Chlorella vulgaris

27 Mar

Chlorella vulgaris

the lines of evidence that symbiotic prokaryotes were the ancestors of eukaryotic ribosomes. See cyclohexa- mide, endosymbiont theory, ribosome, ribosomes of organelles, serial symbiosis theory, translation.

Chlorella vulgaris  a species of green algae exten-sively used in studies of photosynthesis and its ge-netic control. See Appendix A, Protoctista, Chloro-phyta. chlorenchyma  tissue possessing chloroplasts. chlorine  an element  universally found  in small amounts  in  tissues.  Atomic  number 17;  atomic weight 35.453; valence 1-; most abundant isotope 35Cl; radioisotopes 33Cl, half-life 37 minutes, 39Cl, half-life 55 minutes, radiation emitted—beta parti- cles. chlorolabe  See color blindness. chloromycetin  chloramphenicol (q.v.). chlorophyll  a  group  of  pigments  that  mediate photosynthesis. These include chlorophyll a and b,

the green pigments found in the chloroplasts of plants. The structural formula for the chlorophyll a molecule and the appropriate dimensions of the por- phyrin ring and phytol chain are illustrated below. The chlorophyll b molecule differs from chlorophyll a in that the CH3 indicated by the arrow is replaced by a CHO group. Other chlorophylls include chlo- rophyll c (found in the brown algae and some red algae), chlorophyll d (found in the red algae), and the bacteriochlorophylls (found in the green sulfur bacteria). See anthocyanins, Cyanobacteria. chlorophyte any protoctist that belongs to the Chlorophyta.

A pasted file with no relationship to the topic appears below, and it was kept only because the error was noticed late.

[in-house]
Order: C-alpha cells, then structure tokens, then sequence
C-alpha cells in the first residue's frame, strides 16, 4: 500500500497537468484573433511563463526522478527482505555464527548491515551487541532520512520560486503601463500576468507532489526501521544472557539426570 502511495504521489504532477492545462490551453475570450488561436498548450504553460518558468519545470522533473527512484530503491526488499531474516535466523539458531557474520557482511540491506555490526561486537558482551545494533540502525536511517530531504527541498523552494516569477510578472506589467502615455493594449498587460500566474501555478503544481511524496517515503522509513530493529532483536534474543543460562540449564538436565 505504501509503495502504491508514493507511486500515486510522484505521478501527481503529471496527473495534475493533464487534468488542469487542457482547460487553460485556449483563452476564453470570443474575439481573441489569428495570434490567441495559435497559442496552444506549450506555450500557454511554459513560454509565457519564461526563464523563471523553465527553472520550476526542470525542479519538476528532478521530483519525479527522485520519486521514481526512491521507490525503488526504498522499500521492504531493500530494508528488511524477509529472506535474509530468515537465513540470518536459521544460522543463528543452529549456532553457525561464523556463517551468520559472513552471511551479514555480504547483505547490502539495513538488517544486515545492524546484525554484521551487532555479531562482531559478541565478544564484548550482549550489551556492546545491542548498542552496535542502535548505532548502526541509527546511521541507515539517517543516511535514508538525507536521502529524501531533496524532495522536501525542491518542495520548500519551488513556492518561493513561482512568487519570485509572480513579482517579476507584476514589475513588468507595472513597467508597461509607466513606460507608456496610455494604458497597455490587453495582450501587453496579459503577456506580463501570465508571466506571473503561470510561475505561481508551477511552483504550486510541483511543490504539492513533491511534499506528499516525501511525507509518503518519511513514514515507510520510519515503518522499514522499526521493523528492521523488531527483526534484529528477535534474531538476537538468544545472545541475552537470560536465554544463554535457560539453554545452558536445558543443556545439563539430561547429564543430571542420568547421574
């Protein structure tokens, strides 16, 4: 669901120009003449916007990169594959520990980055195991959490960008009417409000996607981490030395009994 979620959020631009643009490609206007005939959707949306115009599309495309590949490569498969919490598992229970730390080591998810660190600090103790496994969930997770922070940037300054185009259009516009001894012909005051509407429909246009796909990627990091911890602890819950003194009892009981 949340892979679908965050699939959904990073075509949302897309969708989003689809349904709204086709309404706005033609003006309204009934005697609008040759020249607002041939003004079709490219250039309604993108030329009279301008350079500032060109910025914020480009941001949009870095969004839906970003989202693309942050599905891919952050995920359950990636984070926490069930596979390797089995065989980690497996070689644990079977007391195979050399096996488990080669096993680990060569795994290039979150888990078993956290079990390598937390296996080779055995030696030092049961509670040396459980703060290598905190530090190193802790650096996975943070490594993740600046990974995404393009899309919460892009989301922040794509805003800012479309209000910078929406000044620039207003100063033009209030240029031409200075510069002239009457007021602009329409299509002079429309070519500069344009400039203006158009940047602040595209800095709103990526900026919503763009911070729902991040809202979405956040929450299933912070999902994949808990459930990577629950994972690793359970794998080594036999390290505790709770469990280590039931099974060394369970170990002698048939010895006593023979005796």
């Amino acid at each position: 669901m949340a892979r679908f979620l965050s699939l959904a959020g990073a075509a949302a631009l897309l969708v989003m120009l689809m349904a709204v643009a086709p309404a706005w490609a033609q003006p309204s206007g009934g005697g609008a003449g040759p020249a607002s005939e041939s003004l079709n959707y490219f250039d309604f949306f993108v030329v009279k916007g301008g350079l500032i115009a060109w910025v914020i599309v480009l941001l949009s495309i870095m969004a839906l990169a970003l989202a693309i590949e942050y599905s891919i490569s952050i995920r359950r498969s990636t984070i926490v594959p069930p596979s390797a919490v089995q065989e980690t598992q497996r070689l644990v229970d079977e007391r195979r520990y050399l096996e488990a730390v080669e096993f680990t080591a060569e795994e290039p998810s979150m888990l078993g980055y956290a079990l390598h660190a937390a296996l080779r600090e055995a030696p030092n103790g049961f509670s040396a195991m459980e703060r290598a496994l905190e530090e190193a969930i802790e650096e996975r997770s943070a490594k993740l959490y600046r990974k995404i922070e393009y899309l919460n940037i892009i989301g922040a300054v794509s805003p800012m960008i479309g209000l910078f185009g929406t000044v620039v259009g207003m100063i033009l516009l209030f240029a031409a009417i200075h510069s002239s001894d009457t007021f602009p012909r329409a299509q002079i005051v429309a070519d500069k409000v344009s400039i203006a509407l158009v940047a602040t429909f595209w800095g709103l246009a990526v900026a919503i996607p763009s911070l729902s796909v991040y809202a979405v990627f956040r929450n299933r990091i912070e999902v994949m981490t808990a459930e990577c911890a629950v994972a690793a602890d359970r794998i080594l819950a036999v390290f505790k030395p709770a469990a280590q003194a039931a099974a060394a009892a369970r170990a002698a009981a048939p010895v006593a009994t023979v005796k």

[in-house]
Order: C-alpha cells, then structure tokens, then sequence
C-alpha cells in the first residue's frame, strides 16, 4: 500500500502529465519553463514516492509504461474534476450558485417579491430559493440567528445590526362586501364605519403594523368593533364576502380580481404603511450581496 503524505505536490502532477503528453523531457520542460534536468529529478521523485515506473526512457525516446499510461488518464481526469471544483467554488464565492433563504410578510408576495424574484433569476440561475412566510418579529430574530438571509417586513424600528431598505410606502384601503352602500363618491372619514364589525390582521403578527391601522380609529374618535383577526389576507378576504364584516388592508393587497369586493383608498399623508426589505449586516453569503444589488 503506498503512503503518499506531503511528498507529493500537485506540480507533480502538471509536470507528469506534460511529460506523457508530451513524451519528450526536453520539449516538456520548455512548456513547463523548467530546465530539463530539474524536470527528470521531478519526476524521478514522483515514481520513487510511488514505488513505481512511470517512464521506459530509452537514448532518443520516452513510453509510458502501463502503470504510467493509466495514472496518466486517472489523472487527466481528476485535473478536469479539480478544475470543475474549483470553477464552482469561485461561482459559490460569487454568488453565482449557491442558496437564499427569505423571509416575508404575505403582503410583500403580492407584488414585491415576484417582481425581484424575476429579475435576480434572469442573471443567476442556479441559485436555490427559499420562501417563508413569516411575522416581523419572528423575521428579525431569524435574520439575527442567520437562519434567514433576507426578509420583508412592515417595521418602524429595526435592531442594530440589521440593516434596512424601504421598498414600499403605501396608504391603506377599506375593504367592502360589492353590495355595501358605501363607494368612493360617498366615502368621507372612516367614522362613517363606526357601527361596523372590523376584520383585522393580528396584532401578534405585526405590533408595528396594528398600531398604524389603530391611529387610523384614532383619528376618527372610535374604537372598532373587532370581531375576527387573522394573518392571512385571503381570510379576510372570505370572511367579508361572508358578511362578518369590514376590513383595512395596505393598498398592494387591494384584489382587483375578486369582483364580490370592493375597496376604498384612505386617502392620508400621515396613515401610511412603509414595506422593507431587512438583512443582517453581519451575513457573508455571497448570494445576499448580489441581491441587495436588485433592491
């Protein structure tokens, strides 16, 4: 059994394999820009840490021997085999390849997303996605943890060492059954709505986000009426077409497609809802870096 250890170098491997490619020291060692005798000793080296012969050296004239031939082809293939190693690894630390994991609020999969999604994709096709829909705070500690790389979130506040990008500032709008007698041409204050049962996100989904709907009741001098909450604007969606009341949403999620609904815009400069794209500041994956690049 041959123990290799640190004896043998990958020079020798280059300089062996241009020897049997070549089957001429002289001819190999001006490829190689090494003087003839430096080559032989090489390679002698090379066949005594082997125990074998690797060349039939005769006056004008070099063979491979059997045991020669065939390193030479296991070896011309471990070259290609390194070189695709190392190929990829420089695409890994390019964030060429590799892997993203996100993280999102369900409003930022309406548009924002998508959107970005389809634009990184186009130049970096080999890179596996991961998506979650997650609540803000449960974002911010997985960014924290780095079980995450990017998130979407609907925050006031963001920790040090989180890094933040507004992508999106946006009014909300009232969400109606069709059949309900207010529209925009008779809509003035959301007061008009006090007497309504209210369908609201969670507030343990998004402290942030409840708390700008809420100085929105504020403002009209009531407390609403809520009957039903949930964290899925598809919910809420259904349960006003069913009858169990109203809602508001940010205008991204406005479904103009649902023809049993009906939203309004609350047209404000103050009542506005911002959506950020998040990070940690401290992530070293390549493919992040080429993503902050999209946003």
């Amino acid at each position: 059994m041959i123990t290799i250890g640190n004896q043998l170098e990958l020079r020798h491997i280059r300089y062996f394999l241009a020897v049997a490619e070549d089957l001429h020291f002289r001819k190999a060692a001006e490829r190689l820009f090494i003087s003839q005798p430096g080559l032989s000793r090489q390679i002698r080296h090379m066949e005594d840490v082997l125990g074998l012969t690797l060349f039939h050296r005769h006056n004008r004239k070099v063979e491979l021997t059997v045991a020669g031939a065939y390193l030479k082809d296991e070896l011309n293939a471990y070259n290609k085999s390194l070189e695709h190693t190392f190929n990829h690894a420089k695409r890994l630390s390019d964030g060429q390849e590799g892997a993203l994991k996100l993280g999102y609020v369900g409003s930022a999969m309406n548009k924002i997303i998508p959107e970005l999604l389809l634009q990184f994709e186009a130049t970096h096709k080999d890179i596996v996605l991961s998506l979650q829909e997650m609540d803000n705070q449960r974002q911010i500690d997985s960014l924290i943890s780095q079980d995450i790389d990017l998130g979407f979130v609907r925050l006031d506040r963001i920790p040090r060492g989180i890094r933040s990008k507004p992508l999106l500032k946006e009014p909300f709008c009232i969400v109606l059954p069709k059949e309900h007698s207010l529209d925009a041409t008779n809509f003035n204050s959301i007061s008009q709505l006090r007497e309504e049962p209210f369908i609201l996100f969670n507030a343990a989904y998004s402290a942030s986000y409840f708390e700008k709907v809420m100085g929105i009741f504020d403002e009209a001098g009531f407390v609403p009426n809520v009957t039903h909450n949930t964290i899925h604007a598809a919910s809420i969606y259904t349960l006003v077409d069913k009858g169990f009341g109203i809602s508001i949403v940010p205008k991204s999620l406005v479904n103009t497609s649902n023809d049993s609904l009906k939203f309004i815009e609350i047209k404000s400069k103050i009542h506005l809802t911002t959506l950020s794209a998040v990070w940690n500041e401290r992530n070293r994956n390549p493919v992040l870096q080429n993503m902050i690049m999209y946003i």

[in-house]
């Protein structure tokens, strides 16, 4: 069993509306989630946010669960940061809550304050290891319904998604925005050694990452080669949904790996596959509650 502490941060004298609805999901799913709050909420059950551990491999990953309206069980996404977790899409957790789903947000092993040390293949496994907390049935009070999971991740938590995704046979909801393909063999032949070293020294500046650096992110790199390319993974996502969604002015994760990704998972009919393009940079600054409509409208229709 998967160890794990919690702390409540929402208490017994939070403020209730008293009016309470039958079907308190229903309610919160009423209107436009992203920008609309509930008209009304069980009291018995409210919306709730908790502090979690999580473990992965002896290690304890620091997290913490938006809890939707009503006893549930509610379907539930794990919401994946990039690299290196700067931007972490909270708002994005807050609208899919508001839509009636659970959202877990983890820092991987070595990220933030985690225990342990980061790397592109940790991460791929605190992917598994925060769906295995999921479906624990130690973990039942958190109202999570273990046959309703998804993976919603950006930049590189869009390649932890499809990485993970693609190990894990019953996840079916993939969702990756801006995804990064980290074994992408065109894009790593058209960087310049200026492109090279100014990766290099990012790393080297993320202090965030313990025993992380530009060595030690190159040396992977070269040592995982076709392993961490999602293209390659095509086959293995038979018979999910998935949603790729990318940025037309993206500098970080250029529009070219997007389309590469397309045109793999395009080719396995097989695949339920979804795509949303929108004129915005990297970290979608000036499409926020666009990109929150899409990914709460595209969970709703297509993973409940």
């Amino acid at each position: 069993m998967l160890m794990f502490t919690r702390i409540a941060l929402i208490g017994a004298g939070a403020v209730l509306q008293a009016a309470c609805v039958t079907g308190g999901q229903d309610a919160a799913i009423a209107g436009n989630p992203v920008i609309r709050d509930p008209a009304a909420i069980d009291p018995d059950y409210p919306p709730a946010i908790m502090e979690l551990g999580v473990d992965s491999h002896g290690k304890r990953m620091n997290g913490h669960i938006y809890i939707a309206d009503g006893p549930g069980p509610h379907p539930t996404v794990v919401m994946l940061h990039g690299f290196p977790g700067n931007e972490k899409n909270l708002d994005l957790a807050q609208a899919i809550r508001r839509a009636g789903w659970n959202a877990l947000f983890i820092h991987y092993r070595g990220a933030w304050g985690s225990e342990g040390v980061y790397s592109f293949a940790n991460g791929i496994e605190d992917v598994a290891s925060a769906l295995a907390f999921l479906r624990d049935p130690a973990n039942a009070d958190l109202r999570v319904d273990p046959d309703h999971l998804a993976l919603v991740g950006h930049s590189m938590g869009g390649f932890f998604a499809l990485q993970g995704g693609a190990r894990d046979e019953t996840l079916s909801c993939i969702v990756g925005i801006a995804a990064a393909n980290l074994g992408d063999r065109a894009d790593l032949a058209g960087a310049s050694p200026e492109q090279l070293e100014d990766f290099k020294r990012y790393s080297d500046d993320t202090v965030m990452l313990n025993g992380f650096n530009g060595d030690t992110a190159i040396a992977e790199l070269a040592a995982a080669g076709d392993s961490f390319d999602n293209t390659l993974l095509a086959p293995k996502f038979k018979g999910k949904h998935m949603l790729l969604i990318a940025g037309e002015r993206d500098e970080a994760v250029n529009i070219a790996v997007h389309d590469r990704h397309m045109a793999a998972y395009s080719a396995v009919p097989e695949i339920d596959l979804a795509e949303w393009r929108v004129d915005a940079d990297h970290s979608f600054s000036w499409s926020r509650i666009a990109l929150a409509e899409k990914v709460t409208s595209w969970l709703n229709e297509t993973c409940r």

This phylum contains green algae that have undulipodia at some stage of their life cycle. Green land plants presumably arose from a chloro- phyte lineage. See Mesostigma viride, undulipodium. chloroplast the chlorophyll-containing, photosyn- thesizing organelle of plants. Chloroplasts are thought to be the descendants of endosymbiotic cyanobacte- ria. A typical chloroplast is illustrated on page 67.

Each is surrounded by a double membrane and con- tains a system of internal thylakoid membranes. These form stacks of flattened discs called grana in which chlorophyll molecules are embedded. Chloro- plasts contain DNA and can multiply. Replication of chloroplast DNA occurs throughout the cell cycle. Chloroplasts contain 70S ribosomes and in this re- spect resemble bacterial ribosomes rather than those of the plant cytoplasm (see ribosome). The repro-

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